Feature Story

A Colorful, Concrete Connection

March 27, 2018 – by Reilly Wright ’20

Artists Queen Brooks, right, and Shelbi Harris work to paint a mural designed by Brooks on the accessibility ramp outside Ohio Wesleyan’s Ross Art Museum. The mural is intended to help welcome visitors to the museum. (Photo by Reilly Wright ’20)

Columbus Artist Creates a Welcoming Bridge to Ohio Wesleyan’s Ross Art Museum

Ohio Wesleyan University’s Richard M. Ross Art Museum wants to help ramp up the community’s interest in public art.

To catch people’s attention, museum director Erin Fletcher has enlisted award-winning Columbus artist Queen Brooks to paint a mural on the east side of the museum’s accessibility ramp. Brooks, with help from fellow artist Shelbi Harris, began work March 23 to enliven the concrete structure with her signature style of lines, symbols, and vibrant colors.

“Since becoming the director at the museum,” Fletcher said, “I’ve been thinking a lot about how we make people feel welcome in the museum; how do we help people feel excited and eager to come see what’s inside?”

Part of a bigger project, the mural is the final installation in Fletcher’s three-part “Inside/Outside” series, which has put exhibits in nontraditional places to bridge connections between campus and community.

“We spent a lot of time this semester talking to groups on campus and in the community who may not have felt that they’ve been represented by this museum or other museums historically,” Fletcher said. “We really wanted to make sure they had a moment to say what they felt like is important to their communities and what they would like to see at the museum.”

The preceding exhibit in the series, this fall’s “The Shadows We Cast,” had the museum working closely with the city to project historic images on the exterior of the building. The first-of-its-kind OWU exhibit solidified Fletcher’s interest in working with the city to support more public art.

“Having a public art piece on the front of the Ross’ accessibility ramp is really a sort of low-stakes opportunity for the city and the campus to both benefit from a little bit of public art,” Fletcher said of the new mural.

The ramp is easily viewable from the street and is separate from the historic museum, 60 S. Sandusky St., which was once Delaware’s post office.

Work on the mural continues March 30 with Brooks and Harris adding color and vibrancy to the painting. (Photo by Tammy Wallace)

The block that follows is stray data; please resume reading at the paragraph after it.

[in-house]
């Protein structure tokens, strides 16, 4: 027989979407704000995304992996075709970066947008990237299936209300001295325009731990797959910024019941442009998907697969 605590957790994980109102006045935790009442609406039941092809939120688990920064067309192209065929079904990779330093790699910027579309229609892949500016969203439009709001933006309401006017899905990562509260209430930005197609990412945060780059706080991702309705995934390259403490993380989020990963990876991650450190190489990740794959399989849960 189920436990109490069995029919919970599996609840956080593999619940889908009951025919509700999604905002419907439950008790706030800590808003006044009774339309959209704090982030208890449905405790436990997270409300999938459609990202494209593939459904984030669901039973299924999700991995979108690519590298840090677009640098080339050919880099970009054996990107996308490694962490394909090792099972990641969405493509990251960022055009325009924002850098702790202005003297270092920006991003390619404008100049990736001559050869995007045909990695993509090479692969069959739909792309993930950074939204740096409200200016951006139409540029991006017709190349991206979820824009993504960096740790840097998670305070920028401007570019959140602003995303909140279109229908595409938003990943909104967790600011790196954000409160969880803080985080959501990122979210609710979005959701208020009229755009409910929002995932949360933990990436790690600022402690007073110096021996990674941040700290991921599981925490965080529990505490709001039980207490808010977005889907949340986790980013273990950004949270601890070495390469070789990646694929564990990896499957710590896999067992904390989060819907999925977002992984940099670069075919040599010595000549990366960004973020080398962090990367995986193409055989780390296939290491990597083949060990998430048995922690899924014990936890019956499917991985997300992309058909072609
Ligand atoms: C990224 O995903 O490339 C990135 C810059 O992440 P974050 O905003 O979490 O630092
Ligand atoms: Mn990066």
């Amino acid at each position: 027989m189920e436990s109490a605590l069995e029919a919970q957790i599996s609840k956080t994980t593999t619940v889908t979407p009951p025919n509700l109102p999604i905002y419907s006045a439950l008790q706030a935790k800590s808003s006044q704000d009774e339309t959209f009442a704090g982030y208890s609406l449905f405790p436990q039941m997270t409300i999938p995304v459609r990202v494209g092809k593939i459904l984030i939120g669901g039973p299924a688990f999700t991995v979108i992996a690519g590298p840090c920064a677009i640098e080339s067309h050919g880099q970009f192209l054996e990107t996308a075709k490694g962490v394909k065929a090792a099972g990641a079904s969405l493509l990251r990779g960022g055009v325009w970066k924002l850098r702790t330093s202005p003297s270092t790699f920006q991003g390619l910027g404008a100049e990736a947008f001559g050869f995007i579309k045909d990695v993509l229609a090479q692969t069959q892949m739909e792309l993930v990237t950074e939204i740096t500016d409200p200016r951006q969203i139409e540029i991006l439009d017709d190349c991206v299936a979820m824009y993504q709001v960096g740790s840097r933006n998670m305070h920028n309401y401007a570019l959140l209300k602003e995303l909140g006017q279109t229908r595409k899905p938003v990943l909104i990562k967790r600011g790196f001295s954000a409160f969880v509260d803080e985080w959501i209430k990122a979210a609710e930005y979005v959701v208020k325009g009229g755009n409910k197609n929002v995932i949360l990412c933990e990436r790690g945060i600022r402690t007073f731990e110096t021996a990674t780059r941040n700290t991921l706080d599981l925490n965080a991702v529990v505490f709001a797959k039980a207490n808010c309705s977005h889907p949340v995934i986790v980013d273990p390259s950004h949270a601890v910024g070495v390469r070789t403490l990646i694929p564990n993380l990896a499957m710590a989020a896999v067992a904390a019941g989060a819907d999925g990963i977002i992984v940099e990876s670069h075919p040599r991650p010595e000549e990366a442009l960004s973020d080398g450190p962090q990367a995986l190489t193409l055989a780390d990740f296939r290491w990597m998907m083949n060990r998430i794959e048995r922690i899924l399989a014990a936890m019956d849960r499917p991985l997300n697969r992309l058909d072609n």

As work commenced on her newest mural, Brooks said her final design is a work in progress. Although she created two potential drawings, she also likes to work intuitively. Her goal is for the final product to be a welcoming presentation of a warmer Ross.

“I know that within the image there is going to be bridges or a bridge,” said Brooks, who earned her Master of Fine Arts degree from The Ohio State University. “That was something that when I talked to people in the community … kept coming out: the connection of bridges.”

During her career, Brooks has earned honors including the Lila Wallace-Reader’s Digest International Artist Award and the Ohioana Career Award, the highest recognition bestowed on an Ohio artist.

Her mural exhibit is projected to open April 6, but its progress is weather-dependent. Brooks encourages students interested in learning more about her creation to stop by the museum Mondays or Fridays, when she’ll be working outdoors until the artwork is completed.

Fletcher said she hopes students also will come inside the museum when they visit Brooks.

“What we really want is for students to know is that this museum is a resource for them,” Fletcher said. “This is a place where students can hold events, they can hold meetings, they can come for openings; this is as much a part of their campus as any of the academic offerings or the library.”

The formal opening of both Brooks’ interior and exterior exhibits will be 2 p.m. to 4 p.m. April 15.

During the academic year, the Ross Art Museum is open Tuesday, Wednesday, and Friday from 10 a.m. to 5 p.m.; Thursday from 10 a.m. to 9 p.m.; and Sunday from 1 p.m. to 5 p.m. The museum is handicap-accessible and admission is always free. Call (740) 368-3606 or visit www.owu.edu/ross for more information.